Wednesday, 31 December 2008
This has never been a 100% happy relationship. I bought the laptop blind in 2005, through a scheme at work, the year the British Government decided to give tax breaks to fund its "home computer initiative". There were only two laptop choices in the scheme and I rejected the Apple one on the grounds that it didn't contain a DVD-writer. So I ended up with this, a Fujitsu Siemens Amilo D. I can't recommend them. I've been disappointed from the day I opened the box.
From the start, switching it on was a nightmare. I thought the problem was the on-off switch, but it turned out to be a battery connection. (This is one machine that won't work unless it's battery is in its socket. And battery life is abysmal.) I spent an hour on the phone to Fujitsu sorting that out.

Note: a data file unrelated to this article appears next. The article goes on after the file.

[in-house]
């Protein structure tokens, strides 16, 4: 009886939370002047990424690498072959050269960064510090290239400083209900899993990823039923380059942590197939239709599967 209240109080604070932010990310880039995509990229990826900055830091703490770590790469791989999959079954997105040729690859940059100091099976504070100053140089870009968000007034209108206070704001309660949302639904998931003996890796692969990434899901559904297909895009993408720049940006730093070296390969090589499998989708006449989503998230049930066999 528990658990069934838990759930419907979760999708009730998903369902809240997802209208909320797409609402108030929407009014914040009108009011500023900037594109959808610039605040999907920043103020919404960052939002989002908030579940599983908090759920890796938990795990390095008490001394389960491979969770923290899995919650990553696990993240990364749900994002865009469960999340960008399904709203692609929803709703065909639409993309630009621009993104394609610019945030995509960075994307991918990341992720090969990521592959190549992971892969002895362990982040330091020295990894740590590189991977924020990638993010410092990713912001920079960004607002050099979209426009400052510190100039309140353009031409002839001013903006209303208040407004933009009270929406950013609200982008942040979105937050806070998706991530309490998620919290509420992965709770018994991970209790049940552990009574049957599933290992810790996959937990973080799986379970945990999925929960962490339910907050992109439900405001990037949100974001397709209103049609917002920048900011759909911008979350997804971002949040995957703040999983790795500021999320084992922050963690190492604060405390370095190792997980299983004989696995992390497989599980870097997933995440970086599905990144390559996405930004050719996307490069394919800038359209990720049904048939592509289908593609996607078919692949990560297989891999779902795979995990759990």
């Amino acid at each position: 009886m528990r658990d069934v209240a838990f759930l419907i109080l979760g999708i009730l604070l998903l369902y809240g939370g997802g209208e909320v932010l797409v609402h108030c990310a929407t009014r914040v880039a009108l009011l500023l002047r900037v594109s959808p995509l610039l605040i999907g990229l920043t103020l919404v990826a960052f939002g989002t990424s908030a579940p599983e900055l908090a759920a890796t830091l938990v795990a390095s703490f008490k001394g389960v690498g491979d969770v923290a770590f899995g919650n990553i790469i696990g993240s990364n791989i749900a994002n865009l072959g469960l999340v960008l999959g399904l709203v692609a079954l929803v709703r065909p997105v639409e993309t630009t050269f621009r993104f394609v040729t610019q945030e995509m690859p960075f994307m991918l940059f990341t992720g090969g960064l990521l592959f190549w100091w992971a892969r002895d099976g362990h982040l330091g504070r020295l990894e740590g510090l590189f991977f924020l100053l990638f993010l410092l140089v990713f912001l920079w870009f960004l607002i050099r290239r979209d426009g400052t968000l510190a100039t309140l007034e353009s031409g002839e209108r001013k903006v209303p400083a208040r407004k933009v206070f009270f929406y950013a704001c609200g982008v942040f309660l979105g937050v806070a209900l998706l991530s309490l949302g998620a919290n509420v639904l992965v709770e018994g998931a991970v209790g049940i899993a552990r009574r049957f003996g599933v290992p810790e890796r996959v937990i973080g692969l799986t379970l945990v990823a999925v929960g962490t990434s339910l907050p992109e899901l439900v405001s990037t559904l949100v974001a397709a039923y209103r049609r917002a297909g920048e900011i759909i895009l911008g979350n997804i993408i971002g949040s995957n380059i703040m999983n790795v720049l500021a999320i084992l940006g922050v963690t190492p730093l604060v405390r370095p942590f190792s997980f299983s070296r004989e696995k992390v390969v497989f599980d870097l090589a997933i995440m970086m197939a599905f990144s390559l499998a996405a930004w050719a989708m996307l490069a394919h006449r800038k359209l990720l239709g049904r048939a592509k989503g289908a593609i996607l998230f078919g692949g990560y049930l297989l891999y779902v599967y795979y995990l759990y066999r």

The current sound-card problems are just an extension of an intermittent problem it always had but was hard to demonstrate on demand: the first time I wanted to play back a recording to my singing class, it failed. It had worked fine the day before, but at class we only got the video playback without any audio. Since it was still under warrantee at the time, I got onto the help desk and naturally it worked perfectly.
And then there is the fact that it has always been too big and heavy. We've always had a desktop computer - I'd wanted a small, lightweight laptop that was easy to carry around with me. I've been using laptops for work since 1997, when "going out on audit" meant lugging around a Cannon 386 laptop equiped with Windows 3.1. Even that dinosaur was lighter than this one!